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Barrio v. Copenhaver

United States District Court, E.D. California

December 1, 2014

ROBERTO BARRIO, Petitioner,
v.
PAUL COPENHAVER, Warden, Respondent

Roberto Barrio, Petitioner, Pro se, ATWATER, CA.

For Paul Copenhaver, Warden, Respondent: Bureau of Prisons Regional Counsel, LEAD ATTORNEY, Federal Bureau of Prisons, Stockton, CA; Litigation Coordinator, LEAD ATTORNEY, USP Atwater, Atwater, CA; Sherry D. Haus, GOVT, LEAD ATTORNEY, U.S. Attorney's Office, Sacramento, CA.

ORDER DISMISSING PETITION FOR WRIT OF HABEAS CORPUS (Doc. 1)

Michael J. Seng, UNITED STATES MAGISTRATE JUDGE.

Petitioner is a federal prisoner proceeding pro se with a petition for writ of habeas corpus pursuant to 28 U.S.C. § 2241. Both parties have consented to Magistrate Judge jurisdiction. (ECF Nos. 4, 6.)

Petitioner filed the instant habeas petition in this Court on September 5, 2014. He is currently incarcerated at United States Prison Atwater. Petitioner arose from his October 23, 2000 conviction in the Western District of Oklahoma. Petitioner and his wife were " charged with conspiring from 1996 to 2000 with each other, with their two co-defendants, and with 11 other persons who were identified by name, to possess with an intent to distribute in excess of 5 kilograms of cocaine powder, in excess of 50 grams of cocaine base (crack), and in excess of 100 grams of phencyclidine (PCP), in violation of 21 U.S.C. § 841(a)(1). In Counts 3, 6, 7 and 9 Roberto Barrio was charged with causing interstate travel in aid of an unlawful activity in violation of 18 U.S.C. § 1952(a)(3). In Counts 8, 10 and 13 Roberto Barrio was charged with using a telephone to facilitate cocaine distribution in violation of 21 U.S.C. § 843(b)." United States v. Barrio, 41 Fed.Appx. 169, 171 (10th Cir. 2002). A jury found Petitioner guilty of all but count 13 and Petitioner was sentenced to " a mandatory sentence of life imprisonment on Count 1, 60 months imprisonment on each of Counts 3, 6, 7 and 9, and 48 months on each of Counts 8 and 10. Id. All of the sentences imposed were to run concurrently. Id. Presently, Petitioner argues that he is entitled to relief with regard to Counts 1, 3, 6, 7 and 9 in light of the recent Supreme Court decision in Rosemond v. United States, 134 S.Ct. 1240, 188 L.Ed.2d 248 (2014). (See generally Pet.)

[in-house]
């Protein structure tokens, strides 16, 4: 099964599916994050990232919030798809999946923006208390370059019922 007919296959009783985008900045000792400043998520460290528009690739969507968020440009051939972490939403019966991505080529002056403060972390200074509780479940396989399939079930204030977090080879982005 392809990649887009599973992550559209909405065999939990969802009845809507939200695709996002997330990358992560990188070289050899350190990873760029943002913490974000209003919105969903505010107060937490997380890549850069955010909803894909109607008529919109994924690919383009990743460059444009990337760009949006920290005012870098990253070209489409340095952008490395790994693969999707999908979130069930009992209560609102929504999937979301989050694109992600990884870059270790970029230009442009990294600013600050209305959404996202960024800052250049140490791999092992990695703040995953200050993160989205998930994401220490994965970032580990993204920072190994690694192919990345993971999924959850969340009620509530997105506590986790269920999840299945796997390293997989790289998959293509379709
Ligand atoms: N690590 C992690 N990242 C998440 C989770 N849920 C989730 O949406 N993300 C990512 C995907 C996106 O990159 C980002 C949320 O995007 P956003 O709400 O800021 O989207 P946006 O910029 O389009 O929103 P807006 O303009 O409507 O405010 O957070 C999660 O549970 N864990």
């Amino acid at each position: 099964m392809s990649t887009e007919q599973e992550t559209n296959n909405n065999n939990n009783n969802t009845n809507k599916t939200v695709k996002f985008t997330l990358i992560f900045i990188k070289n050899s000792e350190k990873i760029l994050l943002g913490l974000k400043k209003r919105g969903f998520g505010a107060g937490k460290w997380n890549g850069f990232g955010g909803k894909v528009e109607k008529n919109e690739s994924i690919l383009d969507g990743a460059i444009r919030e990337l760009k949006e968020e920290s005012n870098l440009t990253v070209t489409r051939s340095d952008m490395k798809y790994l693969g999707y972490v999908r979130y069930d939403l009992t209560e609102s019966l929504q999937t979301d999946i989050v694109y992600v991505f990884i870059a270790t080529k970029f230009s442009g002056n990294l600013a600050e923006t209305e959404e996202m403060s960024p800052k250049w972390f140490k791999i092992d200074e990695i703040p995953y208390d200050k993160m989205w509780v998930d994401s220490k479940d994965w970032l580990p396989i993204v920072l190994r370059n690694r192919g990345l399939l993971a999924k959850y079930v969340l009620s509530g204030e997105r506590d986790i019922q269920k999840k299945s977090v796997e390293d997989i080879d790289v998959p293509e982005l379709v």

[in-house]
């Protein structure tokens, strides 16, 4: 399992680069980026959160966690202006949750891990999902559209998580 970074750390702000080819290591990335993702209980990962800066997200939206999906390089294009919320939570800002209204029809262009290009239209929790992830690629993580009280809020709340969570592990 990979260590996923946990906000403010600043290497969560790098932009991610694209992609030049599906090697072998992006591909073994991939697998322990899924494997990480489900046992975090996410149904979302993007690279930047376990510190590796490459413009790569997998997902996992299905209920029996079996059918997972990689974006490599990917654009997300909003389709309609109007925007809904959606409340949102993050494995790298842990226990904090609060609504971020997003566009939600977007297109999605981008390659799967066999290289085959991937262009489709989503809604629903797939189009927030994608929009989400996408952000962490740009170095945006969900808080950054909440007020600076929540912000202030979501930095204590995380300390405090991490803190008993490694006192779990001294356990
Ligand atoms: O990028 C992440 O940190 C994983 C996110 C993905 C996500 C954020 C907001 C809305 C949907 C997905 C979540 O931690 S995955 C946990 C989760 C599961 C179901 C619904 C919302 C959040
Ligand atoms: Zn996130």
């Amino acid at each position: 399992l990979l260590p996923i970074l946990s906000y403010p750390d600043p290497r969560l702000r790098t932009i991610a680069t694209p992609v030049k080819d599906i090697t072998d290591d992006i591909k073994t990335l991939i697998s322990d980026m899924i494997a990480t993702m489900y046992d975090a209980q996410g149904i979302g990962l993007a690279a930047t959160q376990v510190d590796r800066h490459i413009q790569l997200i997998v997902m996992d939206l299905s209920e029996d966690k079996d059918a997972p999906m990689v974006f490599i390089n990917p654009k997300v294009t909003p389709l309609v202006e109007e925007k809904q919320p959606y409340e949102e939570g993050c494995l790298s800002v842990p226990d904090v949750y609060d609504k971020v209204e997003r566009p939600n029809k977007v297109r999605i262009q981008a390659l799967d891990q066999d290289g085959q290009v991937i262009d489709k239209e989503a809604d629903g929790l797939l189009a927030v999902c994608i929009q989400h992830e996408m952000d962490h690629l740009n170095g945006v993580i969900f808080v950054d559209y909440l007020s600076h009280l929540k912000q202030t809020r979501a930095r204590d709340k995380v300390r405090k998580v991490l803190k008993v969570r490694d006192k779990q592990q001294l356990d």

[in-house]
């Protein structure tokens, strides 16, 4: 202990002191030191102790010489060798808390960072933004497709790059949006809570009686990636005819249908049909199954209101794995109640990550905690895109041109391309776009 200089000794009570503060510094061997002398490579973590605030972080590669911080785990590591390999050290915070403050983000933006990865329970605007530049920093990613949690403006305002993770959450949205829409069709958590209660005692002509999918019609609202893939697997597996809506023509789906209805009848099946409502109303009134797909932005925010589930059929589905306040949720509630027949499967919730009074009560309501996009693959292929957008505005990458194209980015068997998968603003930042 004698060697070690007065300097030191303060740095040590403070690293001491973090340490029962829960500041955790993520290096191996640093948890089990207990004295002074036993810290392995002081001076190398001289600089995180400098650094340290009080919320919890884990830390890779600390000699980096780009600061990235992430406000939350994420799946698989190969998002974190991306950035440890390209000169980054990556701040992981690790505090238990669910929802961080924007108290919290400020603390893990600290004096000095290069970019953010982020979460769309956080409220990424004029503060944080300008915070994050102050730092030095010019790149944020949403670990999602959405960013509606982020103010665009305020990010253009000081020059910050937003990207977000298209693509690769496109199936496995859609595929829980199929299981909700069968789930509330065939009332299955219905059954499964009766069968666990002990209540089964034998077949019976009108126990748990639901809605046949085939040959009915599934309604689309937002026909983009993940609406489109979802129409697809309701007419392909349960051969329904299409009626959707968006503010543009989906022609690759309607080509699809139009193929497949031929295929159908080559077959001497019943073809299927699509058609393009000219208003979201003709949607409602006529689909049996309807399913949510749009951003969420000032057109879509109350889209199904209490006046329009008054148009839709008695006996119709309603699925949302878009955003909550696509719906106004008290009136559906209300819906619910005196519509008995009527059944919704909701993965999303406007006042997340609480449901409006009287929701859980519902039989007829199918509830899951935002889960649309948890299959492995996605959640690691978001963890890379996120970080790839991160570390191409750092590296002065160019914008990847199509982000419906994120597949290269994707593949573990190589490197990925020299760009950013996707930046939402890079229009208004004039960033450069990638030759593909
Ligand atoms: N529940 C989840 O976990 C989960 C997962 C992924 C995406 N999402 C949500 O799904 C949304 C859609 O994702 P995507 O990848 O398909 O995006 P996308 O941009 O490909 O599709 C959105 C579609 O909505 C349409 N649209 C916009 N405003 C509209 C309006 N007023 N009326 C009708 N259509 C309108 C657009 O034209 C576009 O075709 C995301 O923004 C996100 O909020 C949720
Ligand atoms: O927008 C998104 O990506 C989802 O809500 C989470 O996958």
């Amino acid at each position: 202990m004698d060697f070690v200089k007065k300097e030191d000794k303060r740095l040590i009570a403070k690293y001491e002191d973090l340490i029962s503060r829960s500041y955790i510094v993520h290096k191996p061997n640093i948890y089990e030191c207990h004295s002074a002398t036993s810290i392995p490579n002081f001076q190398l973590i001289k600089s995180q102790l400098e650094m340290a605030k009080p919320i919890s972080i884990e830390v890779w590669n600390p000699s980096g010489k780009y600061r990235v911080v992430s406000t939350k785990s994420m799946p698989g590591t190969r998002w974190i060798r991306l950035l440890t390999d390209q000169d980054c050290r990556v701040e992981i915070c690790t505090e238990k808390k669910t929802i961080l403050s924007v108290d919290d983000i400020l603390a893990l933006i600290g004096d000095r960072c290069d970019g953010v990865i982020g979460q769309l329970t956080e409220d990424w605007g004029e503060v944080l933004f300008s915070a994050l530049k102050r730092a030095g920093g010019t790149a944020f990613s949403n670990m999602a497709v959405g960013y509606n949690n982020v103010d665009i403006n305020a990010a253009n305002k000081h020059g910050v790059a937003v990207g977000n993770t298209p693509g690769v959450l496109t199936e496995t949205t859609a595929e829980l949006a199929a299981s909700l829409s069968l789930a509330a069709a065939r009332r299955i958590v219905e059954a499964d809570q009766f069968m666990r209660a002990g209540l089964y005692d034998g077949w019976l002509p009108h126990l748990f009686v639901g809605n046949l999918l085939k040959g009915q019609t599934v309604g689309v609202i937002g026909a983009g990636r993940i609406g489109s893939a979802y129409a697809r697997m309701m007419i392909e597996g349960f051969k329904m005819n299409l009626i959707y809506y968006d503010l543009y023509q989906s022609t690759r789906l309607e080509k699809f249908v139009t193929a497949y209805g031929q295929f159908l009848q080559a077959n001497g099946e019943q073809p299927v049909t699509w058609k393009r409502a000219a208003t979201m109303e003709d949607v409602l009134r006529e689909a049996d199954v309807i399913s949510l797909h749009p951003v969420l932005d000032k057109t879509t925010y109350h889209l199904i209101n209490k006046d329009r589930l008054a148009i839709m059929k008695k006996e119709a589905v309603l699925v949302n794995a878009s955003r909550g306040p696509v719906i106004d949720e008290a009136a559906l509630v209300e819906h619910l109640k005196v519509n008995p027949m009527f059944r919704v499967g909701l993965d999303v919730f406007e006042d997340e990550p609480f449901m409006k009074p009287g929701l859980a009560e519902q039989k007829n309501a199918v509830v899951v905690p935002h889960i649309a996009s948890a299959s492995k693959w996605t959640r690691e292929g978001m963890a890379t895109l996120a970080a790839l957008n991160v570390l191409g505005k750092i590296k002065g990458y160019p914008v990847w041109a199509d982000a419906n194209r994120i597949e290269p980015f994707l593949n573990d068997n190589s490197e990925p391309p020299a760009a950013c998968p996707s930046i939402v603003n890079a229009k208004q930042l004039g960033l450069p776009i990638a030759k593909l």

I. SCREENING THE PETITION

Because the petition was filed after April 24, 1996, the effective date of the Antiterrorism and Effective Death Penalty Act of 1996 (AEDPA), AEDPA applies to the petition. Lindh v. Murphy, 521 U.S. 320, 327, 117 S.Ct. 2059, 138 L.Ed.2d 481 (1997); Jeffries v. Wood, 114 F.3d 1484, 1499 (9th Cir. 1997).

The Rules Governing Section 2254 Cases in the United States District Courts (Habeas Rules) are appropriately applied to proceedings undertaken pursuant to 28 U.S.C. § 2241. Habeas Rule 1(b). Habeas Rule 4 requires the Court to make a preliminary review of each petition for writ of habeas corpus. The Court must summarily dismiss a petition " [i]f it plainly appears from the petition and any attached exhibits that the petitioner is not entitled to relief in the district court...." Habeas Rule 4; O'Bremski v. Maass, 915 F.2d 418, 420 (9th Cir. 1990); see also Hendricks v. Vasquez, 908 F.2d 490 (9th Cir. 1990). Habeas Rule 2(c) requires that a petition 1) specify all grounds of relief available to the Petitioner; 2) state the facts supporting each ground; and 3) state the relief requested. Notice pleading is not sufficient; rather, the petition must state facts that point to a real possibility of constitutional error. Rule 4, Advisory Committee Notes, 1976 Adoption; O'Bremski v. Maass, 915 F.2d at 420 (quoting Blackledge v. Allison, 431 U.S. 63, 75 n.7, 97 S.Ct. 1621, 52 L.Ed.2d 136 (1977)). Allegations in a petition that are vague, conclusory, or palpably incredible are subject to summary dismissal. Hendricks v. Vasquez, 908 F.2d at 491.

Further, the Court may dismiss a petition for writ of habeas corpus either on its own motion under Habeas Rule 4, pursuant to the respondent's motion to dismiss, or after an answer to the petition has been filed. Advisory Committee Notes to Habeas Rule 8, 1976 Adoption; see Herbst v. Cook, 260 F.3d 1039, 1042-43 (9th Cir. 2001).

II. JURISDICTION

A federal prisoner who wishes to challenge the validity or constitutionality of his conviction or sentence must do so by way of a motion to vacate, set aside, or correct the sentence under 28 U.S.C. § 2255. Tripati v. Henman, 843 F.2d 1160, 1162 (9th Cir. 1988). In such cases, only the sentencing court has jurisdiction. Id. at 1163. A prisoner may not collaterally attack a federal conviction or sentence by way of a petition for a writ of habeas corpus pursuant to 28 U.S.C. § 2241. Hernandez v. Campbell, 204 F.3d 861, 865 (9th Cir. 2000) (" Generally, motions to contest the legality of a sentence must be filed under § 2255 in the sentencing court, while petitions that challenge the manner, location, or conditions of a sentence's execution must be brought pursuant to § 2241 in the custodial court."); Tripati, 843 F.2d at 1162.

In contrast, a federal prisoner challenging the manner, location, or conditions of that sentence's execution must bring a petition for writ of habeas corpus under 28 U.S.C. § 2241. Hernandez, 204 F.3d at 865. Here, Petitioner is challenging the validity and constitutionality of his conviction. Therefore, the appropriate procedure would be to file a motion pursuant to § 2255 and not a habeas petition pursuant to § 2241.